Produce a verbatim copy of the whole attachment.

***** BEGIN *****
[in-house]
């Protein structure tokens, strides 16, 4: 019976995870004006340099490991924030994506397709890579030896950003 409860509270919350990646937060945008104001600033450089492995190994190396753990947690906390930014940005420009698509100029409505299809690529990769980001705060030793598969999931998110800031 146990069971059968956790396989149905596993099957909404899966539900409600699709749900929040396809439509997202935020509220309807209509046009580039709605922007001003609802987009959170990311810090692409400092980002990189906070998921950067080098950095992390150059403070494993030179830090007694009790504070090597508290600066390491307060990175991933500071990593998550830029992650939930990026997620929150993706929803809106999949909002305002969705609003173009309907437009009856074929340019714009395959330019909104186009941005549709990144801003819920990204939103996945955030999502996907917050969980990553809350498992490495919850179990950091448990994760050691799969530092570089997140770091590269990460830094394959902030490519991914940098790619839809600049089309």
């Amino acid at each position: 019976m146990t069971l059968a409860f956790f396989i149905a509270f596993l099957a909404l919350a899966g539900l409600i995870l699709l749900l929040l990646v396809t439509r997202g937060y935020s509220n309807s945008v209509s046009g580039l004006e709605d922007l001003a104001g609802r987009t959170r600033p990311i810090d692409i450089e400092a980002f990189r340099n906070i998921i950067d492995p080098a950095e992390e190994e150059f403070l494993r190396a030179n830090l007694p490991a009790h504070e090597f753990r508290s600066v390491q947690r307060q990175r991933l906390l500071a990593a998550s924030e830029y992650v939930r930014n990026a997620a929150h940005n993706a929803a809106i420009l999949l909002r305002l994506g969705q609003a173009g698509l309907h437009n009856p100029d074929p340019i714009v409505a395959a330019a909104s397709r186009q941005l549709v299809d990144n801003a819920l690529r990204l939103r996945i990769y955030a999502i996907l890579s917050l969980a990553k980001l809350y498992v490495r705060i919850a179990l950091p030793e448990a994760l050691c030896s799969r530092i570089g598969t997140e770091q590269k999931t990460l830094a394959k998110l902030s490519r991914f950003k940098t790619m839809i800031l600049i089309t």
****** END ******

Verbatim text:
[in-house]
């Protein structure tokens, strides 16, 4: 019976995870004006340099490991924030994506397709890579030896950003 409860509270919350990646937060945008104001600033450089492995190994190396753990947690906390930014940005420009698509100029409505299809690529990769980001705060030793598969999931998110800031 146990069971059968956790396989149905596993099957909404899966539900409600699709749900929040396809439509997202935020509220309807209509046009580039709605922007001003609802987009959170990311810090692409400092980002990189906070998921950067080098950095992390150059403070494993030179830090007694009790504070090597508290600066390491307060990175991933500071990593998550830029992650939930990026997620929150993706929803809106999949909002305002969705609003173009309907437009009856074929340019714009395959330019909104186009941005549709990144801003819920990204939103996945955030999502996907917050969980990553809350498992490495919850179990950091448990994760050691799969530092570089997140770091590269990460830094394959902030490519991914940098790619839809600049089309």
């Amino acid at each position: 019976m146990t069971l059968a409860f956790f396989i149905a509270f596993l099957a909404l919350a899966g539900l409600i995870l699709l749900l929040l990646v396809t439509r997202g937060y935020s509220n309807s945008v209509s046009g580039l004006e709605d922007l001003a104001g609802r987009t959170r600033p990311i810090d692409i450089e400092a980002f990189r340099n906070i998921i950067d492995p080098a950095e992390e190994e150059f403070l494993r190396a030179n830090l007694p490991a009790h504070e090597f753990r508290s600066v390491q947690r307060q990175r991933l906390l500071a990593a998550s924030e830029y992650v939930r930014n990026a997620a929150h940005n993706a929803a809106i420009l999949l909002r305002l994506g969705q609003a173009g698509l309907h437009n009856p100029d074929p340019i714009v409505a395959a330019a909104s397709r186009q941005l549709v299809d990144n801003a819920l690529r990204l939103r996945i990769y955030a999502i996907l890579s917050l969980a990553k980001l809350y498992v490495r705060i919850a179990l950091p030793e448990a994760l050691c030896s799969r530092i570089g598969t997140e770091q590269k999931t990460l830094a394959k998110l902030s490519r991914f950003k940098t790619m839809i800031l600049i089309t």